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Autophagy as a Potential Therapy for Malignant Glioma.


ABSTRACT: Glioma is the most frequent and aggressive type of brain neoplasm, being anaplastic astrocytoma (AA) and glioblastoma multiforme (GBM), its most malignant forms. The survival rate in patients with these neoplasms is 15 months after diagnosis, despite a diversity of treatments, including surgery, radiation, chemotherapy, and immunotherapy. The resistance of GBM to various therapies is due to a highly mutated genome; these genetic changes induce a de-regulation of several signaling pathways and result in higher cell proliferation rates, angiogenesis, invasion, and a marked resistance to apoptosis; this latter trait is a hallmark of highly invasive tumor cells, such as glioma cells. Due to a defective apoptosis in gliomas, induced autophagic death can be an alternative to remove tumor cells. Paradoxically, however, autophagy in cancer can promote either a cell death or survival. Modulating the autophagic pathway as a death mechanism for cancer cells has prompted the use of both inhibitors and autophagy inducers. The autophagic process, either as a cancer suppressing or inducing mechanism in high-grade gliomas is discussed in this review, along with therapeutic approaches to inhibit or induce autophagy in pre-clinical and clinical studies, aiming to increase the efficiency of conventional treatments to remove glioma neoplastic cells.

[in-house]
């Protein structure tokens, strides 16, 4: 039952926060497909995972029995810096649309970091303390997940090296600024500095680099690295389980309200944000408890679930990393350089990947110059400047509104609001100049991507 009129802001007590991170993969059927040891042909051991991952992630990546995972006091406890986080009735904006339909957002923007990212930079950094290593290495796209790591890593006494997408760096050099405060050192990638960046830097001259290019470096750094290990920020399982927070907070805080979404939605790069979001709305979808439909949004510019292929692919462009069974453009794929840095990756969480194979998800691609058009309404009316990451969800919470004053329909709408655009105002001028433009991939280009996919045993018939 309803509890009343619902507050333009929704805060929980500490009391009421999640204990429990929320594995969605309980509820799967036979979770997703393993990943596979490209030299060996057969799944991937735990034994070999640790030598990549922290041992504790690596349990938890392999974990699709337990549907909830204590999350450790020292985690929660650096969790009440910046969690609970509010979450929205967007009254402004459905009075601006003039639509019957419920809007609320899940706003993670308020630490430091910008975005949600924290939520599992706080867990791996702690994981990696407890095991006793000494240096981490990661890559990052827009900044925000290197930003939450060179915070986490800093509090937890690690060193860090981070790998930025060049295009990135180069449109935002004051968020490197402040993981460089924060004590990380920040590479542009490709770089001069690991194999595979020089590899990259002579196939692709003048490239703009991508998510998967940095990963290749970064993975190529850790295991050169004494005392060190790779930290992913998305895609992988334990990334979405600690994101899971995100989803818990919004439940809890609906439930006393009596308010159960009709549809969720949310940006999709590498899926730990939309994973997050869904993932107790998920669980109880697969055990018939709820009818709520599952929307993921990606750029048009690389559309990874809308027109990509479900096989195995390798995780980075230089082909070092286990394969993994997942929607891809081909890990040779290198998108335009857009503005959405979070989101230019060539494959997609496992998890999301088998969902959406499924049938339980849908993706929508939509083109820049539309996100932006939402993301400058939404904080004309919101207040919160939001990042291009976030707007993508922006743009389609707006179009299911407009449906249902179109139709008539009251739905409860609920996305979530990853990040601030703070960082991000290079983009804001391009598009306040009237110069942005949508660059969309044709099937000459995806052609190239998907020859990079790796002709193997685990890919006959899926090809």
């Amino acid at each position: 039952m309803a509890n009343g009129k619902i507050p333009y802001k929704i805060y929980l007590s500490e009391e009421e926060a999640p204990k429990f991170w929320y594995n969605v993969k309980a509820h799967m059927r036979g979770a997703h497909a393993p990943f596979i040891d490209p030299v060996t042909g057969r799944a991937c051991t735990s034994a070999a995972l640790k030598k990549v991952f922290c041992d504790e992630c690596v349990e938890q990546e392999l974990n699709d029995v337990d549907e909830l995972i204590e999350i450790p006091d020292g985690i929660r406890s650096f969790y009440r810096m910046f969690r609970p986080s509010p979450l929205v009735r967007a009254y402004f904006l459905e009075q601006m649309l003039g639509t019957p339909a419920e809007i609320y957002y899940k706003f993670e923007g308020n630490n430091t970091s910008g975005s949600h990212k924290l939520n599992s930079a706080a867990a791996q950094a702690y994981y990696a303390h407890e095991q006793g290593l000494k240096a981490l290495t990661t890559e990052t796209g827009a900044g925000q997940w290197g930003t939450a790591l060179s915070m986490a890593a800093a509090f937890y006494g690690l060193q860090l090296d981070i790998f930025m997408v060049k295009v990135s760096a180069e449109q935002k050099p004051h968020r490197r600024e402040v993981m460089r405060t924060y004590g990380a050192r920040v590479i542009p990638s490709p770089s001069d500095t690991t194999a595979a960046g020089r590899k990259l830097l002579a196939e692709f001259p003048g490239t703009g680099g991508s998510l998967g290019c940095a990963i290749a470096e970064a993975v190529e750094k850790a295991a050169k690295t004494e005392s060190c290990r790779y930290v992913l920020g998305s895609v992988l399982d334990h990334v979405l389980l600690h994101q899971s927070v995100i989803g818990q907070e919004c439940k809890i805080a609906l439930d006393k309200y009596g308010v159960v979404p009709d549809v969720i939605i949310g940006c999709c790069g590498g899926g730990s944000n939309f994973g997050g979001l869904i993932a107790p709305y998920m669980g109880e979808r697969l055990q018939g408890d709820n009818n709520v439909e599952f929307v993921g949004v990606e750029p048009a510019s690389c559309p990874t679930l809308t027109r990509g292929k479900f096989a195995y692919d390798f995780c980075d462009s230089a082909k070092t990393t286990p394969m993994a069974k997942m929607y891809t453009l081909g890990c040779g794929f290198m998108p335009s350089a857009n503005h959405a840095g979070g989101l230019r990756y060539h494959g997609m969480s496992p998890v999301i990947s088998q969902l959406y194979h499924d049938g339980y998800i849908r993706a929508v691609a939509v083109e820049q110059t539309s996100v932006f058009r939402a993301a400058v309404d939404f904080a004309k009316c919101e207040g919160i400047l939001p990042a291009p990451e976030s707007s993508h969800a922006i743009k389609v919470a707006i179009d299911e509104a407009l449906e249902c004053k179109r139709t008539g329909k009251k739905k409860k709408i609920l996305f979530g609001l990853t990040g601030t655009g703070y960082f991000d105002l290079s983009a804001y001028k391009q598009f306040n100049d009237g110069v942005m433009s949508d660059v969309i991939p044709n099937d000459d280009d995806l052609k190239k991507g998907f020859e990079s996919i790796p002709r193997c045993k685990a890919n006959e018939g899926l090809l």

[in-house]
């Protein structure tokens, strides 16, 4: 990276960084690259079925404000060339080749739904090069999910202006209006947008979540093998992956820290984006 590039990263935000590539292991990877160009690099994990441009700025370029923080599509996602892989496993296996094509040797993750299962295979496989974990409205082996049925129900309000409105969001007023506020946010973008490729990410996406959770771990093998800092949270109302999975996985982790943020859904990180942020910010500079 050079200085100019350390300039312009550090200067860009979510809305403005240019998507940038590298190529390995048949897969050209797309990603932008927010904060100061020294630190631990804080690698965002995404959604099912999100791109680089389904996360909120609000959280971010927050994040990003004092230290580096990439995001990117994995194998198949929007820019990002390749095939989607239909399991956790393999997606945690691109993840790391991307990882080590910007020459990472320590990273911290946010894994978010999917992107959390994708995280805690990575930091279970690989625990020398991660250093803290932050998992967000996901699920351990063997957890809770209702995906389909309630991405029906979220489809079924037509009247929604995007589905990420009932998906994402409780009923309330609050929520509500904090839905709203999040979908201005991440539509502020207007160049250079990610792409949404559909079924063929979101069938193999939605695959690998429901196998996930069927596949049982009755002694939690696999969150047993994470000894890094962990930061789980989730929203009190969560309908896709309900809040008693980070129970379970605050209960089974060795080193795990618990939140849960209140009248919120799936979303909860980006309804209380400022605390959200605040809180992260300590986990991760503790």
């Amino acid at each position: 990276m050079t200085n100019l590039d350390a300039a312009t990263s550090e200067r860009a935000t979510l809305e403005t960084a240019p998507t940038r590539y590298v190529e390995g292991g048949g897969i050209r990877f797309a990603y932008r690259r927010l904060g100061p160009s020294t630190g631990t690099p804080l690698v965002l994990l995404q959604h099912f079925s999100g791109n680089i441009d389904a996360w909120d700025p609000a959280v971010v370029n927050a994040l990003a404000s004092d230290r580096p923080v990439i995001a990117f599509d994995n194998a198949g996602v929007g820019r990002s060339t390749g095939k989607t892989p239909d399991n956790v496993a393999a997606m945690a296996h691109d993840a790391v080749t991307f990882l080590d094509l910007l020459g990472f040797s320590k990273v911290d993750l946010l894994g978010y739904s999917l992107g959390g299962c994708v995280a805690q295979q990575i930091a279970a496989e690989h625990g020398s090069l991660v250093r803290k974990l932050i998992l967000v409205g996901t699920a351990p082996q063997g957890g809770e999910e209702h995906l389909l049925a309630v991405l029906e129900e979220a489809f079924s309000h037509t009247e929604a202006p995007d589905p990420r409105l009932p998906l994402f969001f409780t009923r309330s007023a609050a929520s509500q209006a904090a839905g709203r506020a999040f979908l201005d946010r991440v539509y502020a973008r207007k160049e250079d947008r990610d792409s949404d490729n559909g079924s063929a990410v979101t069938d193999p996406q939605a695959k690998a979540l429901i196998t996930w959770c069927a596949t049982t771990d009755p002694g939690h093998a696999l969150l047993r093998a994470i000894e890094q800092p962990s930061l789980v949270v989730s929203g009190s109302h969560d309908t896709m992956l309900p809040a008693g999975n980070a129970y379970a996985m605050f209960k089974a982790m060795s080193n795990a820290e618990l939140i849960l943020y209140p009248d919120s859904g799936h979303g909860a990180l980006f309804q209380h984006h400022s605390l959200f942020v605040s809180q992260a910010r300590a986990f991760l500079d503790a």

SUBMITTER: Escamilla-Ramirez A 

PROVIDER: S-EPMC7407942 | BioStudies | 2020-01-01

REPOSITORIES: biostudies

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